What you call the "read safe poetry" is, indeed pretty boring, and I mention that as well in my post (the "liberal guilt" model)--although I do often admire the effort of those writers, the fact that they try to set up a situation of genuine vulnerability in writing political poetry (when they do try), even when that attempt fails.



  • At April 29, 2010 at 12:00 PM, Blogger Andy Gricevich said…

    Another way of putting it: Flarf’s irreverence seems to me to simply mimic or reproduce the irreverence that characterizes a lot of U.S. culture in general—the lack of care for, or about, much of anything, that snide defusing of significance, that social status-mongering—and when its destructive forces are turned towards something (like nationalism) that usually doesn’t become a topic in the cultural areas it draws from, the irreverence is still of the same nature. It doesn’t break its targets apart from the inside, but rather dismisses them, bashing them from an exterior. This is why Flarf never actually offends me, even though I can tell that it’s “offensive.” Its attitude is too close to ubiquitous attitudes, and so it amounts to a conformist irreverence. Larsen’s book examines the places where devotion (to friendship, to ethics, etc.) can blur into reverence (for country, religion, heroes), and its irreverence is a set of major disturbances made in that complex of relations, truly facing up to the risks of its own sincerities and the risks of its ironies. Its attitude toward and use of irreverence is just much more complex.

    This wasn’t supposed to be about bashing Flarf, though—it was supposed to be about lauding Larsen’s work, which I do think satisfies some of the desires Flarf satisfies. I wouldn’t want to stop anybody from reading or writing Flarf, even if I could. This is a problem with negative criticism, I guess—that, when it’s not the main point, it sounds so much louder than the main point that it drowns it out.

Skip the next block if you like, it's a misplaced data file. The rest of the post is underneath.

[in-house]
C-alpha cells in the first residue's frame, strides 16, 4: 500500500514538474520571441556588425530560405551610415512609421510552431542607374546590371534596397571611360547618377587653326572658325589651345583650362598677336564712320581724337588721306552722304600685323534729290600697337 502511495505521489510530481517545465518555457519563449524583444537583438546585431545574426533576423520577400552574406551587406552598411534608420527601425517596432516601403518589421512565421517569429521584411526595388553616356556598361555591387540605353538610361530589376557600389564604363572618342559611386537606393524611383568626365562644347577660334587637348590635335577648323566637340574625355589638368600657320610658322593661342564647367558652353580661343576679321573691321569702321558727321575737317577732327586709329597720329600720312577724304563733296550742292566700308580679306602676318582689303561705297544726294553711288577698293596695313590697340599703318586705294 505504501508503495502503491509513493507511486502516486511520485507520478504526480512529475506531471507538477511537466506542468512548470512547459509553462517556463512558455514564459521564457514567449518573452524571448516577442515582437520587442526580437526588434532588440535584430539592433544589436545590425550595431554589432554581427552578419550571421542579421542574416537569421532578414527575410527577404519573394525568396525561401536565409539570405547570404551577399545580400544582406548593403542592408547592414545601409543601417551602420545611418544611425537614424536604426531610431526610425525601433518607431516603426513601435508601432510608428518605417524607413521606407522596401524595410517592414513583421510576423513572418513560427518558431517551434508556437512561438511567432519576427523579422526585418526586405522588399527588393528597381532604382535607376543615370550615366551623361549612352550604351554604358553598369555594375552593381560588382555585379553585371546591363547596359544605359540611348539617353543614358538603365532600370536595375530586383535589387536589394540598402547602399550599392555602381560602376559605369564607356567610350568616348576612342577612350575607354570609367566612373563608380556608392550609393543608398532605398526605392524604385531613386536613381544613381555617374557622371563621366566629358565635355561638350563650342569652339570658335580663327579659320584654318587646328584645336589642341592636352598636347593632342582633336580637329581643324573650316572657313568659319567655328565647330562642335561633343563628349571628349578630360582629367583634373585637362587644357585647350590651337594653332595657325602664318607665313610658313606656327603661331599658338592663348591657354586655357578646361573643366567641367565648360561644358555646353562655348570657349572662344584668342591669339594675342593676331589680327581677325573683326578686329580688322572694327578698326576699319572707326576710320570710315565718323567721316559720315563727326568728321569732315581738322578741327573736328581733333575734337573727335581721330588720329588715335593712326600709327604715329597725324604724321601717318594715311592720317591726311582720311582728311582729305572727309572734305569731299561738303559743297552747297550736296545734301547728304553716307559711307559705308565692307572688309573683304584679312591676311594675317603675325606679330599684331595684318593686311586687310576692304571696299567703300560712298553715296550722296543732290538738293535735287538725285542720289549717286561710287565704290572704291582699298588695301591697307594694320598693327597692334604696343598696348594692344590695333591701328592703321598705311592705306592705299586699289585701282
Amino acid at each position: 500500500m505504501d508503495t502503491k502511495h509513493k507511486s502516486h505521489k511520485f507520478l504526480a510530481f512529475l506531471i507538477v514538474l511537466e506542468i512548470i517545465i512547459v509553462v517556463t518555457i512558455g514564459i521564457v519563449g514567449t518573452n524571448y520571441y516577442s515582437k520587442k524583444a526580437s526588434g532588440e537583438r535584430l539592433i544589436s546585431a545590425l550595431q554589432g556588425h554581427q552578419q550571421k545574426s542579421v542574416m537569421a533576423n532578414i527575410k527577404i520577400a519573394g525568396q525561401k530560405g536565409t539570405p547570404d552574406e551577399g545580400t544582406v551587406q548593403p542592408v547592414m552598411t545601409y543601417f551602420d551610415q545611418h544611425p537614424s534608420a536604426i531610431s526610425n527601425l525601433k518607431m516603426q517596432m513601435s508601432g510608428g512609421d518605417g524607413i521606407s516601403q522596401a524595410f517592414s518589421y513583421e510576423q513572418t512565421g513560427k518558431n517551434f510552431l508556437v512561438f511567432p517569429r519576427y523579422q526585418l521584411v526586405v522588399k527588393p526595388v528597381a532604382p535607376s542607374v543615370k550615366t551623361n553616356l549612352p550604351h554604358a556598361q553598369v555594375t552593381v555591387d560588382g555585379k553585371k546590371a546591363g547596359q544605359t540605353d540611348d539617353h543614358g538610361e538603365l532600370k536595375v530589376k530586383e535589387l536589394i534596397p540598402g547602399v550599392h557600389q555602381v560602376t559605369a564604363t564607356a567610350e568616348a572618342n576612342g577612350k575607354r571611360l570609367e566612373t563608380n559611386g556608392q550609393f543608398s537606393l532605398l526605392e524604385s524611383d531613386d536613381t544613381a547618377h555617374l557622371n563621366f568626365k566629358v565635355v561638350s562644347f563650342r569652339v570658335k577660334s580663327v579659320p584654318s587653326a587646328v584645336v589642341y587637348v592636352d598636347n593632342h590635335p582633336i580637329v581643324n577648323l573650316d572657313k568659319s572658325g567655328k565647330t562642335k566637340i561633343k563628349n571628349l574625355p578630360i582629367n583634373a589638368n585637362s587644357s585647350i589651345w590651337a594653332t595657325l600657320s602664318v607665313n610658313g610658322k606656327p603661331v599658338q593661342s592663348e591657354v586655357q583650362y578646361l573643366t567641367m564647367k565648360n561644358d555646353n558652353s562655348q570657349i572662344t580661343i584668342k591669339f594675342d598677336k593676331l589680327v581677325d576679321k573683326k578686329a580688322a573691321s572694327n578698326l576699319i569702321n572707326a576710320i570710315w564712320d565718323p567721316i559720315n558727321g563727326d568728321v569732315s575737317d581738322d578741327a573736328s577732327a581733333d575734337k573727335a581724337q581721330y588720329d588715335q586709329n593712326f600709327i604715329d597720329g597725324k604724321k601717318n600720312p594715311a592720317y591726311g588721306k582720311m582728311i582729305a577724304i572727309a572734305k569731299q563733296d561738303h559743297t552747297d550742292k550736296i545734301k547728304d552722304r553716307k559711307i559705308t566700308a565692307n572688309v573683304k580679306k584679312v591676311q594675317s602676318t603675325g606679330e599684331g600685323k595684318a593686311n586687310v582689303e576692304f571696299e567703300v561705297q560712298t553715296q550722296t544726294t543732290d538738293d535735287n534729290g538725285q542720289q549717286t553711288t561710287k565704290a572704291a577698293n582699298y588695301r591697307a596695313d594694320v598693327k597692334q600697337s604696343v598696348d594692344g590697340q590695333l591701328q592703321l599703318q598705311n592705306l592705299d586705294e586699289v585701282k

(On the other hand, I think Flarf has a good deal of unactualized potential, and if I see it held back by its stylistic assumptions, why not critique it for the sake of what it could do?)

  • At April 30, 2010 at 1:02 PM, Anonymous Anonymous said…

    I think Larson actually is a Flarfist isn't he? Who knows if it's even useful to mark ins and outs of groups, but I read he was part of the group, or a close associate, like Ward. Larson's work in that book is absurd, and it's sincere, and it's ironic and it's noisy and it's lyrical. That odd bundle of contradictions is actually true of many of these writers. What they do is critique the culture using the cultures own materials, and they make pretty risky, pretty great poems out of those materials- but those materials are transformed, and I think if anything the flafists are too engaged with the culture and with risky uncomfortable topics for some poets, who want poetry to be an ideal exception to the larger culture and risk being unengaged with reality. But I see what you're saying about safe now - you mean safe from the risks of self disclosure. Maybe there's some truth to that, but there's so much risk they take on that other poets wouldn't that it seems a odd way of talking out risk and safety. And much of this work has a good deal of self-exploration, just in a tortured way. And for the things you're seeing in Larson, which are quite good observations, you can see many of the same things in the more lyrics flarfists like Rodney Koeneke, Nada Gordon, Drew Gardner, Michael Magee. Why create these artificial binaries?

  • At May 4, 2010 at 4:56 PM, Blogger Andy Gricevich said…

    Ah. I obviously haven't been clear. I'm definitely not demanding "self-disclosure," or the presence of a self in the work at all. What I don't like is twofold:

    1) the general mode of irony that distances by belittling. Where a Brechtian irony provides a distance that makes care for, investment of, condemnation of, evaluation of the matter at hand possible in a way that can be emotionally and intellectually invested without being so close to us that we can't see it clearly, our current, predominant form of irony simply separates us from the world--we are safe from the maleficent influence of what we ironize. This gets worse when an aesthetic treatment of a hyper-ironized world is ironic in a way that is not distinct from the forms of irony it confronts.

    2) extreme consistency--lack of complex affect, of surprise, of shifts in discourse. For instance, one claim frequently made about a lot of Flarf (whoever writes it--you're right, there's no need to make stringent identifications, and there are "Flarfists" whose work is full of exceptions to anything I've written here) is that it fragments the "I"--but, to me, it presents a multiplicity of "I's" that are basically identical--they're all un-whole in the same way. What's revealed is a greater unity, a stronger identity, than was ever present in an "I"-centered poetry.

  • At July 5, 2010 at 5:56 PM, Blogger Curtis Faville said…


    I'm happy to see you're back posting again, after that long hiatus.

    I depend on you to render usable opinions about books I don't have the time to read for myself.